When we think about family caregivers, we usually picture spouses or 50-something adult children. But, it turns out, about one-third of Americans have helped care for an older loved one by age 40.
In some respects, those millennials resemble older caregivers: They are as likely to underestimate the need for long-term supports and services in old age and they misunderstand who pays for it. At the same time, they are very different: While they spend, on average, less time caring for loved ones and say they have more family support, they are less resilient and feel more stress.
This picture is courtesy of a new survey by the Associated Press and the University of Chicago’s NORC Center for Public Affairs Research. Funded by the SCAN Foundation, the survey is the sixth in a series that looks at caregiving.
While millennial caregivers acknowledge they are unprepared to care for their loved ones, they are less likely than older caregivers to support most policy changes aimed at supporting older adults, younger people with disabilities, and those helping them. For example, while about six in ten favor a public insurance program or tax subsidies to help buy private long-term care insurance, that’s about 10-15 percentage points lower than older caregivers.
Yet, when asked who they think should pay for long-term care, they describe a system that is completely at odds with the current structure. For example, 53 percent of younger caregivers think private insurance should bear a large share of the responsibility, yet private long-term care insurance pays only about 10 percent of these costs and health insurance pays none. Forty percent think Medicare should be a major payer, yet Medicare effectively pays little or nothing towards the costs of long-term care. They are more realistic about Medicaid: One-third say the program should bear much of the responsibility for financing long-term care. And, in reality, it does. The program pays about one-third of all costs, second only to families themselves.
The most surprising result is how many young adults are now, or have been caregivers. About one-third say they have already helped care for an older loved one at some time in their lives and about one in six were caring for an older family member at the time of the survey. About half the younger family caregivers are men, which is higher than the 40 percent of older caregivers among the older group.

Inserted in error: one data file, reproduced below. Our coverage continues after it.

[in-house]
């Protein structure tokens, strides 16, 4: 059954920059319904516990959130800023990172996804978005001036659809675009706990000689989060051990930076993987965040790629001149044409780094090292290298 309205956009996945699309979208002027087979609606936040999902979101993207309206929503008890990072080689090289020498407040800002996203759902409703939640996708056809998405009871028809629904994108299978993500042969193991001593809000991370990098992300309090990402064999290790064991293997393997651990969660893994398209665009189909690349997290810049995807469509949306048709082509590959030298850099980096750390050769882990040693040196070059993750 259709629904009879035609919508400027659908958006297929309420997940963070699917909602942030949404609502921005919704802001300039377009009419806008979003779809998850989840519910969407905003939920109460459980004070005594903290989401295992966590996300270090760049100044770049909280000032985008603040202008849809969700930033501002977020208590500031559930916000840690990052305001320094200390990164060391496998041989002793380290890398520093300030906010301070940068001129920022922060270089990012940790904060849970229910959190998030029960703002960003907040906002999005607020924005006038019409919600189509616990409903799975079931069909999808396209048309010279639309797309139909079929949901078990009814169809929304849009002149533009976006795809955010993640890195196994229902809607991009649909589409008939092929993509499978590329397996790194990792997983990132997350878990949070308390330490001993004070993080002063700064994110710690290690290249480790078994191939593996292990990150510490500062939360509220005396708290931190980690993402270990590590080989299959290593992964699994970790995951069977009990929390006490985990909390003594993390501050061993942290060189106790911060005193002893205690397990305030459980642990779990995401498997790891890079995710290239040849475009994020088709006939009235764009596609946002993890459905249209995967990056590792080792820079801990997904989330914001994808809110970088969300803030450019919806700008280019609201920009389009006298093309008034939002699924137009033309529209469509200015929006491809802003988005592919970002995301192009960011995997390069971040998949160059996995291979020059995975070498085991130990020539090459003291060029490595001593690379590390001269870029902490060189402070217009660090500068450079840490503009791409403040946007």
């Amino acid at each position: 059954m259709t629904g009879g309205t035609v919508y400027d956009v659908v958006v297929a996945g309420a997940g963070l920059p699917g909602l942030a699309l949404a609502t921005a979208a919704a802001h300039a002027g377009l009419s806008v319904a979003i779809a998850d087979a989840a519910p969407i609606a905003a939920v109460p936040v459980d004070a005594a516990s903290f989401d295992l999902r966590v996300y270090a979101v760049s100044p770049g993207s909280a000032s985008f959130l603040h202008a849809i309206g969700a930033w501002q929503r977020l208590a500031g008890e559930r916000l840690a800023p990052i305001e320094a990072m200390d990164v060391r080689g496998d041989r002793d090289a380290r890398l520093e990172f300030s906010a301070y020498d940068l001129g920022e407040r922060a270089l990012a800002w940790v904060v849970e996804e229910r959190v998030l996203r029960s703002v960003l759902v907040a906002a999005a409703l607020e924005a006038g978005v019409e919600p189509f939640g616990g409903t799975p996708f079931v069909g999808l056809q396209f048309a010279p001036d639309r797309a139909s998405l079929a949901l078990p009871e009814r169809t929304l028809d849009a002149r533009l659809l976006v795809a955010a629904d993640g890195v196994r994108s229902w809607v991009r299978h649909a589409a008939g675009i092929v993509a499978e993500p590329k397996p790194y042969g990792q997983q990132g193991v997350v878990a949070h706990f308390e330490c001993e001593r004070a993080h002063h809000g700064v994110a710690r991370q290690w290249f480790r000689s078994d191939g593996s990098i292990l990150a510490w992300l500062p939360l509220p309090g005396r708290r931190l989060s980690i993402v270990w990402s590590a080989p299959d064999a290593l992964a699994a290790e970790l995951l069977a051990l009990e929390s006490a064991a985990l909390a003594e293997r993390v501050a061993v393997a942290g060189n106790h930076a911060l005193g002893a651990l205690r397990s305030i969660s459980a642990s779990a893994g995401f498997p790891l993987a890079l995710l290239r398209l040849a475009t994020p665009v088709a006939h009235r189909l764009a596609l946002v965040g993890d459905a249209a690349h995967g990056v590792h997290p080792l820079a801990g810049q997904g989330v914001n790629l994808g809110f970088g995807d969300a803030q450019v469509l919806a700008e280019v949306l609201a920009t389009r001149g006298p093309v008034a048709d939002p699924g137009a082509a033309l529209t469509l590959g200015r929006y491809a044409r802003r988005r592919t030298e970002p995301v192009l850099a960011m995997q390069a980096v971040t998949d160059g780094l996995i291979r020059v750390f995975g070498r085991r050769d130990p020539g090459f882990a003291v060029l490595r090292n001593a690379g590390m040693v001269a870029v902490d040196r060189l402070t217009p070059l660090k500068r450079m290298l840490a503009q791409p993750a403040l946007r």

Among those millennials who are not providing care, nearly two-thirds expect to do so sometime over the next five years. More than half say they are unprepared, compared with about one-third of those older than 40.
Millennial caregivers report spending much less time helping loved ones than caregivers over 40. For example, only about one-quarter say they spend 10 or more hours a week providing personal assistance, while nearly two-thirds of older caregivers do so. One big difference: relatively few younger people are providing care alone, a stark contrast with older caregivers who frequently assist parents or spouses with little or no help from others.
Six in 10 say they receive all the social and emotional support they need—mostly from family. Nearly half say they get some support from online communities, almost twice the rate as older caregivers. But only about 8 percent of millennials say they get most of their support that way. Twice as many say faith communities are their biggest source of social and emotional support.
Fifty-something adult daughters remain the backbone of family caregiving. But, as this survey reminds us, family members caring for aging loved one are a widely diverse group. It is worth remembering as we think about how to help them, either personally or through policy changes.